Angry Greeks protest over fires
Some criticised property developers, who are blamed for allegedly starting the fires deliberately to clear forested areas for construction.
Meanwhile, the number of fires has dropped from 80 to about 20, according to firefighters. A huge fire near the historic site of Marathon has been put out with the support of Russian, French and Turkish planes. Firefighters are working around the clock to keep the blazes under control.
The Greek Prime Minister, Costas Karamanlis, has thanked international air crews who helped fight the fires.
Burned trees after wildfire, near Athens Greece
Forest fires have killed at least 64 people in a week, while hundreds have been evacuated and thousands of hectares of land destroyed.
The situation remains critical across the country. Greece's Prime Minister said he was deploying every possible means necessary to fight the fires.
The Government in Athens has vowed to hunt down the arsonists it blames for turning much of the Peloponnesus peninsula into an inferno. It says Greece is facing an asymmetrical attack, which is code for terrorism.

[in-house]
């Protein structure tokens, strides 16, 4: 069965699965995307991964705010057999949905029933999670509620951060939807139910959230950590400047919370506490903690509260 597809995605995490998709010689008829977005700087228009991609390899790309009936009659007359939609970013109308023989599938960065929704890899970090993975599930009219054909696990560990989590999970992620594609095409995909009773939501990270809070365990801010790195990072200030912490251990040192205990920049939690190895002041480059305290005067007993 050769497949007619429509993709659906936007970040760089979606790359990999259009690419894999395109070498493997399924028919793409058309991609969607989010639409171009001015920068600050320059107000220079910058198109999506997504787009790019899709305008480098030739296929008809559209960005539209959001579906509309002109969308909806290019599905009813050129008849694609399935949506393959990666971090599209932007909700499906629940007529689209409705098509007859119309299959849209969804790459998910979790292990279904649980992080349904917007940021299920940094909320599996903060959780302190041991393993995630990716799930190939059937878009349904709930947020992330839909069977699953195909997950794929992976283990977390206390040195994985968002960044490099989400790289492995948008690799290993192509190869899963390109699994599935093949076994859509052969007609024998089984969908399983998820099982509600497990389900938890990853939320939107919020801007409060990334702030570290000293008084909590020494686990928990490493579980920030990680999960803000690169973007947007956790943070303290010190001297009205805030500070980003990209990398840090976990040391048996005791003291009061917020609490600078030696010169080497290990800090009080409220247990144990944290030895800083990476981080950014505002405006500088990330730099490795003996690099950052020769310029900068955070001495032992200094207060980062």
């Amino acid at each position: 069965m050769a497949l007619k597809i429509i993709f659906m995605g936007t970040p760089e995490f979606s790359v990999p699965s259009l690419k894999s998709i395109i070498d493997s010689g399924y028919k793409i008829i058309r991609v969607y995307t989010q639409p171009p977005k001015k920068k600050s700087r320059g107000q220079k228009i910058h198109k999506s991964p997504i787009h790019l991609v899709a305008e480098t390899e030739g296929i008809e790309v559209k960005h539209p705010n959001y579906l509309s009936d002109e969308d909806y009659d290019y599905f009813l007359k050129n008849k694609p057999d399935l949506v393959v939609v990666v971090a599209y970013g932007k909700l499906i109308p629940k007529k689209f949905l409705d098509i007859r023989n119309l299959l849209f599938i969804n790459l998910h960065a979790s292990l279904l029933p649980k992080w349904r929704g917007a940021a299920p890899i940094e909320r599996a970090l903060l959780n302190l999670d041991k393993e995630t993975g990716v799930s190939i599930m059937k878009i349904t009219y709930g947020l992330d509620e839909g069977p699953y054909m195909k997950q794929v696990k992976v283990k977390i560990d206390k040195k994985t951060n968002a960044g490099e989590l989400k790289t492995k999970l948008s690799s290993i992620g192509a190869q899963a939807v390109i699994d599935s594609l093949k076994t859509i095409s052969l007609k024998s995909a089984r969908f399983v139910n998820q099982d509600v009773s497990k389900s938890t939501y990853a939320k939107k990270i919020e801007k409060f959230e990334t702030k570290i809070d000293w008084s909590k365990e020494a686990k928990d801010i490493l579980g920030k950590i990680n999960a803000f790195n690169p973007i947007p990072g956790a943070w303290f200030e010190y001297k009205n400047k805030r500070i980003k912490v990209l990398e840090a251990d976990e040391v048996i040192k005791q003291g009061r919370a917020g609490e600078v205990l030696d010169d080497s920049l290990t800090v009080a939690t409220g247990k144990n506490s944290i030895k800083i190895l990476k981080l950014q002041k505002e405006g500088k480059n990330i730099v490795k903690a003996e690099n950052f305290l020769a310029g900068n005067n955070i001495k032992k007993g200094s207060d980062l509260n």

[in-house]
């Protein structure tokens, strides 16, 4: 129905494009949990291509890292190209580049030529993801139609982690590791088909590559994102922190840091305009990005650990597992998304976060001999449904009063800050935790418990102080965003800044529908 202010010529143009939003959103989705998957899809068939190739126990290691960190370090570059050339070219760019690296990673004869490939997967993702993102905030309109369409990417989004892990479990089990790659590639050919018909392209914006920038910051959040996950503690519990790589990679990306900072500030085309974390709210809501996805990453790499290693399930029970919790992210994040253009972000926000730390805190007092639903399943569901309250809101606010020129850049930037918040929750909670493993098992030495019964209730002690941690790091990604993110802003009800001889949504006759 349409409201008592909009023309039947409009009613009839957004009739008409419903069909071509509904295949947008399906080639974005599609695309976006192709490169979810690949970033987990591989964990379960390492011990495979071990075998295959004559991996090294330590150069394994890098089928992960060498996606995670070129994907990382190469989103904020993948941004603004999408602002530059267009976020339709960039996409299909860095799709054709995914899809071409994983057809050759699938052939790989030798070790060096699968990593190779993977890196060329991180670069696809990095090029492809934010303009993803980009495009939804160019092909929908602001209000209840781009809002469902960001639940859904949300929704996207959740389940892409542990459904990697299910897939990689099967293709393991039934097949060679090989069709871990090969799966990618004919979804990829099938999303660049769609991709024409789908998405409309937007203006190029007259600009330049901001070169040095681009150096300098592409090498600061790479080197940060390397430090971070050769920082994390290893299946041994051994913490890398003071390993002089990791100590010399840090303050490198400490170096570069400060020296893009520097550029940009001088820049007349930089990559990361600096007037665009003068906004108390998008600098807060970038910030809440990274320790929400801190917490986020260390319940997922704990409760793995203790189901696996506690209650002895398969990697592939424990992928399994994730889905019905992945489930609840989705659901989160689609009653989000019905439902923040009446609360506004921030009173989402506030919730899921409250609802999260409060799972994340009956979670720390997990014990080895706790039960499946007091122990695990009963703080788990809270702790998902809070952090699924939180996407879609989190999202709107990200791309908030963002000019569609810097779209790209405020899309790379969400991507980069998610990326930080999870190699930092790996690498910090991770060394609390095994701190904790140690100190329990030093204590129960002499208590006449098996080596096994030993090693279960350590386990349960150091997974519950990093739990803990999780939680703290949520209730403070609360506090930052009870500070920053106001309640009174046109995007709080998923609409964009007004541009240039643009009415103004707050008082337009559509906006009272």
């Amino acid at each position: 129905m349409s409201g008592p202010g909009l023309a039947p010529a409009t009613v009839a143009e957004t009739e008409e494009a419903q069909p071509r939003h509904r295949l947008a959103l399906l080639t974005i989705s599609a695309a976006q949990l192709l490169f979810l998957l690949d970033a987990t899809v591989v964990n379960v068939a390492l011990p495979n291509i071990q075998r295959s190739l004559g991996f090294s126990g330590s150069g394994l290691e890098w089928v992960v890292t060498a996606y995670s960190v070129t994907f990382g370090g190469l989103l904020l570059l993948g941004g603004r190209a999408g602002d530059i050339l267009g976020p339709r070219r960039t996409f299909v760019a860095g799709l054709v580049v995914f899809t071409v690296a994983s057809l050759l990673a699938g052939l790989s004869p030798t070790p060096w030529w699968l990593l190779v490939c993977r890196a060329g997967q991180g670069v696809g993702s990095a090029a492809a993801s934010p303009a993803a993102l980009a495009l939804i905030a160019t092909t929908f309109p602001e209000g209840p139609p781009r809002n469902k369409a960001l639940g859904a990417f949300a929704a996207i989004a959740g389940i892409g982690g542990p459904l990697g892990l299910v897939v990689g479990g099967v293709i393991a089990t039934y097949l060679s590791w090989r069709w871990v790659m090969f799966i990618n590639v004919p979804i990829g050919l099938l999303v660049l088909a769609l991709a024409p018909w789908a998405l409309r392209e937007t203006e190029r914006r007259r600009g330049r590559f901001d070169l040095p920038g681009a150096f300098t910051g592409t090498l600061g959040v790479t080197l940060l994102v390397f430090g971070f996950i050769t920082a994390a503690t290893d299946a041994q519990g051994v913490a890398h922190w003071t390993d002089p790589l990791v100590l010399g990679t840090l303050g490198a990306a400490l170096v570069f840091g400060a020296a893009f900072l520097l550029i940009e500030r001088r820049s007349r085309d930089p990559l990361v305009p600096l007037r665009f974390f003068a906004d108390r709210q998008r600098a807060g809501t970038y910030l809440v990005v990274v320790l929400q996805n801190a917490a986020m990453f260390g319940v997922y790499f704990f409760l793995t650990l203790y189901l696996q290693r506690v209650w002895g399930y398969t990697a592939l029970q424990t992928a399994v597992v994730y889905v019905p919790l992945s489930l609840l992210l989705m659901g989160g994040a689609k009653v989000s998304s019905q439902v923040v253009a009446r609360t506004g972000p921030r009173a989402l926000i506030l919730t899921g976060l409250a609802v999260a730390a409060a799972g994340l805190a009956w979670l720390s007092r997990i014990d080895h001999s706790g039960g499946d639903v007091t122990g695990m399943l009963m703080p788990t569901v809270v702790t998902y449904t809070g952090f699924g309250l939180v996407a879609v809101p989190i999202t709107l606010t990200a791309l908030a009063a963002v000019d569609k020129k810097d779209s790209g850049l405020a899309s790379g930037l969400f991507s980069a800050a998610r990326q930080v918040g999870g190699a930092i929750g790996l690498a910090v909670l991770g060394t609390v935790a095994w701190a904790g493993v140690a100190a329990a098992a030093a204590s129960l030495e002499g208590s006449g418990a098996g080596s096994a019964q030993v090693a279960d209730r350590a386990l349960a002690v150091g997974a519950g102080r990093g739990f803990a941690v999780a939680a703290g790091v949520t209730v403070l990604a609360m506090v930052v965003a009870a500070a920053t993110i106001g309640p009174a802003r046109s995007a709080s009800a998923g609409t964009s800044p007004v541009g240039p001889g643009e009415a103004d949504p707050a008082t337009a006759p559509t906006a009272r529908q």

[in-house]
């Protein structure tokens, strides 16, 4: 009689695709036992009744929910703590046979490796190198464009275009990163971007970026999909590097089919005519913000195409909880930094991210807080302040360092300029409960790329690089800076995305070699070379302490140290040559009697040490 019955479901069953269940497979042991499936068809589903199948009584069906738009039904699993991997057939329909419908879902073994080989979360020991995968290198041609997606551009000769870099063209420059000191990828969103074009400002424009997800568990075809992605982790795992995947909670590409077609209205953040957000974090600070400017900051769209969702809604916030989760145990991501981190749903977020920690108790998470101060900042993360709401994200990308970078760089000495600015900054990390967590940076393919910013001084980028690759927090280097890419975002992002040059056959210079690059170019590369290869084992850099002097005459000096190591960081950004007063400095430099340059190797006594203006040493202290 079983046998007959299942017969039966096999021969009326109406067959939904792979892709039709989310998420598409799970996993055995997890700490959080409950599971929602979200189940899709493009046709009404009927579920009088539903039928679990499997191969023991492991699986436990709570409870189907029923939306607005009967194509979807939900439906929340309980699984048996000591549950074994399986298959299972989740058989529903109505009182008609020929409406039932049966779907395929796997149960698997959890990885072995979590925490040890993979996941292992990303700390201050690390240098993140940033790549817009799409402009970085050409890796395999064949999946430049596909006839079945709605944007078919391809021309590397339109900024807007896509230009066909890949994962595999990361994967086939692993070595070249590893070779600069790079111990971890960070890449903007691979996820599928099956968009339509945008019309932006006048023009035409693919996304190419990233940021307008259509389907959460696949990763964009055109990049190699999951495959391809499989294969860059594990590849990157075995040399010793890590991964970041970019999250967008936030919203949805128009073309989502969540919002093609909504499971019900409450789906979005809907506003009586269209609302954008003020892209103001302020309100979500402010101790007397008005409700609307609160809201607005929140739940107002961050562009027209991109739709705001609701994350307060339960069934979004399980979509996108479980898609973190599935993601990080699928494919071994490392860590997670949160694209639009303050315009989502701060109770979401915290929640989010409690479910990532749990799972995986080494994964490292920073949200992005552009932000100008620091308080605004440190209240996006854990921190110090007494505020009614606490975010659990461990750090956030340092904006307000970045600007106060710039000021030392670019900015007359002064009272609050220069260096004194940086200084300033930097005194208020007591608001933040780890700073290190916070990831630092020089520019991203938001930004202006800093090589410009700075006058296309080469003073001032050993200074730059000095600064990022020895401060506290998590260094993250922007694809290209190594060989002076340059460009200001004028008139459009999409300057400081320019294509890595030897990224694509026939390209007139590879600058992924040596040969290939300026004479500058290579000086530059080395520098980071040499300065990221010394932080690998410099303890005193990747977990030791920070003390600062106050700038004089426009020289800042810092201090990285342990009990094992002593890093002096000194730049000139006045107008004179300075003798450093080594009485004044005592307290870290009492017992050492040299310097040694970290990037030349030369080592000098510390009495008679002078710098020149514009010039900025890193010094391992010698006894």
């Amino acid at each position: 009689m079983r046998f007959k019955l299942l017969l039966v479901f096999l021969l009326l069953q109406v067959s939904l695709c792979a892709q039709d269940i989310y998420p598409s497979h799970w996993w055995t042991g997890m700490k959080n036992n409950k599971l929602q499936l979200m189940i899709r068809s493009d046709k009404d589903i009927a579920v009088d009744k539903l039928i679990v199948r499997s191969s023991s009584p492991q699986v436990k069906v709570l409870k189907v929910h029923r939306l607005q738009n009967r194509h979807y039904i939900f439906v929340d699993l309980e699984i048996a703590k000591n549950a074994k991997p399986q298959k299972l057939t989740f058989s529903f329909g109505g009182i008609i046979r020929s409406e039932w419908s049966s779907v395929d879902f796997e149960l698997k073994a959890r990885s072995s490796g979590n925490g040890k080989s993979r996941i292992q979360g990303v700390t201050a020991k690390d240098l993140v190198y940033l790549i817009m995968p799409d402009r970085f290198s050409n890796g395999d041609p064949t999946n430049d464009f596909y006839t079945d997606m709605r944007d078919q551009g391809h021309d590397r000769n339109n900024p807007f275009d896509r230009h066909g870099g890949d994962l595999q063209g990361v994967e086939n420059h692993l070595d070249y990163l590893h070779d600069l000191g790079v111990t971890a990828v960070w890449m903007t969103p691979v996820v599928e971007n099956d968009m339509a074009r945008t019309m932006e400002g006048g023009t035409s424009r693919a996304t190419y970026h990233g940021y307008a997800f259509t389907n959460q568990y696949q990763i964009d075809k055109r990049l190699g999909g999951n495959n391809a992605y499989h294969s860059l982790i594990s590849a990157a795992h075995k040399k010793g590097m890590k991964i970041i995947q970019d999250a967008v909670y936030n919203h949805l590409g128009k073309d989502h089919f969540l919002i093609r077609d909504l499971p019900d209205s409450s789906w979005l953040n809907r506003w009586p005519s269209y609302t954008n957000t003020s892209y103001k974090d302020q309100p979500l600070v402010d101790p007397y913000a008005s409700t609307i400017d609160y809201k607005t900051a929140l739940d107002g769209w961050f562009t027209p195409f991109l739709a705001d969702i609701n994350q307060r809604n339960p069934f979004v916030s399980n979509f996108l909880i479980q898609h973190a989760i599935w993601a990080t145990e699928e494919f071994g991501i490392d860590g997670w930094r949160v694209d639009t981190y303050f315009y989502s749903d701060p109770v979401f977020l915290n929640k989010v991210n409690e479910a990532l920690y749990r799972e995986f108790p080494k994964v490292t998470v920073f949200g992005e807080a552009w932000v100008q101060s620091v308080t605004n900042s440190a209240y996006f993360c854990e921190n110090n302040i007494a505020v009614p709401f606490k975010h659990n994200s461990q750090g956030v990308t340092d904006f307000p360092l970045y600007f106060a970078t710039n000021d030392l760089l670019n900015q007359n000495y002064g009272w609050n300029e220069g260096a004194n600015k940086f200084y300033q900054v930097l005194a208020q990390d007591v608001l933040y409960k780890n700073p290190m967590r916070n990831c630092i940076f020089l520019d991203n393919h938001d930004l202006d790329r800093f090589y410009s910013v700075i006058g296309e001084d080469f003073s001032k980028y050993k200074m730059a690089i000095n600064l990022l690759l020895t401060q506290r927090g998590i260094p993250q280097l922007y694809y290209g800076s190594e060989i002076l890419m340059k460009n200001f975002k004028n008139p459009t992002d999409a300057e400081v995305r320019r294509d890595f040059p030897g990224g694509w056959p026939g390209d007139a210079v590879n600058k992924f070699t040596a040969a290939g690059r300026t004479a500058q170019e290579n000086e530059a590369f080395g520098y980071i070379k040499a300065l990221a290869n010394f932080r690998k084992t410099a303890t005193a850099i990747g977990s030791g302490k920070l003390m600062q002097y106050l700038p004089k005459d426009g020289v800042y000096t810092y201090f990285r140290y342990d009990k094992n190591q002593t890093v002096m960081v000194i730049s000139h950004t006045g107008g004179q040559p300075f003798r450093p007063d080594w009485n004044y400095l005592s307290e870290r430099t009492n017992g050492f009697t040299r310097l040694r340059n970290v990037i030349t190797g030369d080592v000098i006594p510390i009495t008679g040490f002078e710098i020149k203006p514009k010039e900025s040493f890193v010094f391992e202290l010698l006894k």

“I don't think people are trying to find a scapegoat. It is the state itself being incompetent to deal with this problem. They called it a terrorist act or whatever. What I have to say is that it was not an accident. I mean of course there was arson for different reasons and we have this because of insufficient legislation when it comes to the use of land. So these nice people do it every year but I do not suppose that there is any data whatsoever or evidence to prove that this was a terrorist act,” Georgios Sinanidis, a Greek businessman.
The Greek authorities say the number of simultaneous fires throughout the country is neither accidental nor coincidental. They've offered a reward of up to 1 MLN euros for information on arsonists.
Around 30 people have been detained on suspicion of starting fires deliberately, but it's believed police don’t have enough evidence to prosecute them.